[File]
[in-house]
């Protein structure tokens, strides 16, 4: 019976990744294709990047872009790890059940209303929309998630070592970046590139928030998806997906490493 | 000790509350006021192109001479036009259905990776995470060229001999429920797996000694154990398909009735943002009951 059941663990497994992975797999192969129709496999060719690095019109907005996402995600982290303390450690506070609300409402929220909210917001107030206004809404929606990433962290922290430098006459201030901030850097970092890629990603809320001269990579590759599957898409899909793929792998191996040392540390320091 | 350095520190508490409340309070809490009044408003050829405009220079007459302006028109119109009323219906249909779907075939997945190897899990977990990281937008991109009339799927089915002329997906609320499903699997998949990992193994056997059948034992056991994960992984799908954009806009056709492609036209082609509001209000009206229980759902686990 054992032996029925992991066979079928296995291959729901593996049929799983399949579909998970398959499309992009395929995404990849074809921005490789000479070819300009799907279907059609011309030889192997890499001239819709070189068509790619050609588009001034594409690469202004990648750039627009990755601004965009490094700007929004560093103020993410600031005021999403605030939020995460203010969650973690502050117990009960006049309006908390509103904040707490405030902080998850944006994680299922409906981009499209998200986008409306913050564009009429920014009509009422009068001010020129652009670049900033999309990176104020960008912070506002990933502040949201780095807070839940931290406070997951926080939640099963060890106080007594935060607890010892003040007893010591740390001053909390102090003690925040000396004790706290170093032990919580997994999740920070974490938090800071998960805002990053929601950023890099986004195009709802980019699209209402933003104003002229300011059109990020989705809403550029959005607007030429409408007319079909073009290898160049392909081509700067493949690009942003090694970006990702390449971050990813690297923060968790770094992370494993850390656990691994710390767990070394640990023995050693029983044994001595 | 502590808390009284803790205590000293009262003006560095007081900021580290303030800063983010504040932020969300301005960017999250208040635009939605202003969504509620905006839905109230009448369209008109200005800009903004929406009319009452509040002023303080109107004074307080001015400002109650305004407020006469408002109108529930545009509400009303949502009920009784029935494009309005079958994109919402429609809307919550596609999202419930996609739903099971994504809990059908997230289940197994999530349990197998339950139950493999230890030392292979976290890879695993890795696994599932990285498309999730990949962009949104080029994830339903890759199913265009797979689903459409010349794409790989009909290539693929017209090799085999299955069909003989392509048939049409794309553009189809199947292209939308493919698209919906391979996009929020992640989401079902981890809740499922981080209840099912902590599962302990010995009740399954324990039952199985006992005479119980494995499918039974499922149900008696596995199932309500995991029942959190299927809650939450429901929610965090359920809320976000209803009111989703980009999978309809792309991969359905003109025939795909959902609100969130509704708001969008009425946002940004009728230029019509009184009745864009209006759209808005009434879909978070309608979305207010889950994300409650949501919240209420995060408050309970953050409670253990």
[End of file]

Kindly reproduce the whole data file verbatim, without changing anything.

[in-house]
């Protein structure tokens, strides 16, 4: 019976990744294709990047872009790890059940209303929309998630070592970046590139928030998806997906490493 | 000790509350006021192109001479036009259905990776995470060229001999429920797996000694154990398909009735943002009951 059941663990497994992975797999192969129709496999060719690095019109907005996402995600982290303390450690506070609300409402929220909210917001107030206004809404929606990433962290922290430098006459201030901030850097970092890629990603809320001269990579590759599957898409899909793929792998191996040392540390320091 | 350095520190508490409340309070809490009044408003050829405009220079007459302006028109119109009323219906249909779907075939997945190897899990977990990281937008991109009339799927089915002329997906609320499903699997998949990992193994056997059948034992056991994960992984799908954009806009056709492609036209082609509001209000009206229980759902686990 054992032996029925992991066979079928296995291959729901593996049929799983399949579909998970398959499309992009395929995404990849074809921005490789000479070819300009799907279907059609011309030889192997890499001239819709070189068509790619050609588009001034594409690469202004990648750039627009990755601004965009490094700007929004560093103020993410600031005021999403605030939020995460203010969650973690502050117990009960006049309006908390509103904040707490405030902080998850944006994680299922409906981009499209998200986008409306913050564009009429920014009509009422009068001010020129652009670049900033999309990176104020960008912070506002990933502040949201780095807070839940931290406070997951926080939640099963060890106080007594935060607890010892003040007893010591740390001053909390102090003690925040000396004790706290170093032990919580997994999740920070974490938090800071998960805002990053929601950023890099986004195009709802980019699209209402933003104003002229300011059109990020989705809403550029959005607007030429409408007319079909073009290898160049392909081509700067493949690009942003090694970006990702390449971050990813690297923060968790770094992370494993850390656990691994710390767990070394640990023995050693029983044994001595 | 502590808390009284803790205590000293009262003006560095007081900021580290303030800063983010504040932020969300301005960017999250208040635009939605202003969504509620905006839905109230009448369209008109200005800009903004929406009319009452509040002023303080109107004074307080001015400002109650305004407020006469408002109108529930545009509400009303949502009920009784029935494009309005079958994109919402429609809307919550596609999202419930996609739903099971994504809990059908997230289940197994999530349990197998339950139950493999230890030392292979976290890879695993890795696994599932990285498309999730990949962009949104080029994830339903890759199913265009797979689903459409010349794409790989009909290539693929017209090799085999299955069909003989392509048939049409794309553009189809199947292209939308493919698209919906391979996009929020992640989401079902981890809740499922981080209840099912902590599962302990010995009740399954324990039952199985006992005479119980494995499918039974499922149900008696596995199932309500995991029942959190299927809650939450429901929610965090359920809320976000209803009111989703980009999978309809792309991969359905003109025939795909959902609100969130509704708001969008009425946002940004009728230029019509009184009745864009209006759209808005009434879909978070309608979305207010889950994300409650949501919240209420995060408050309970953050409670253990």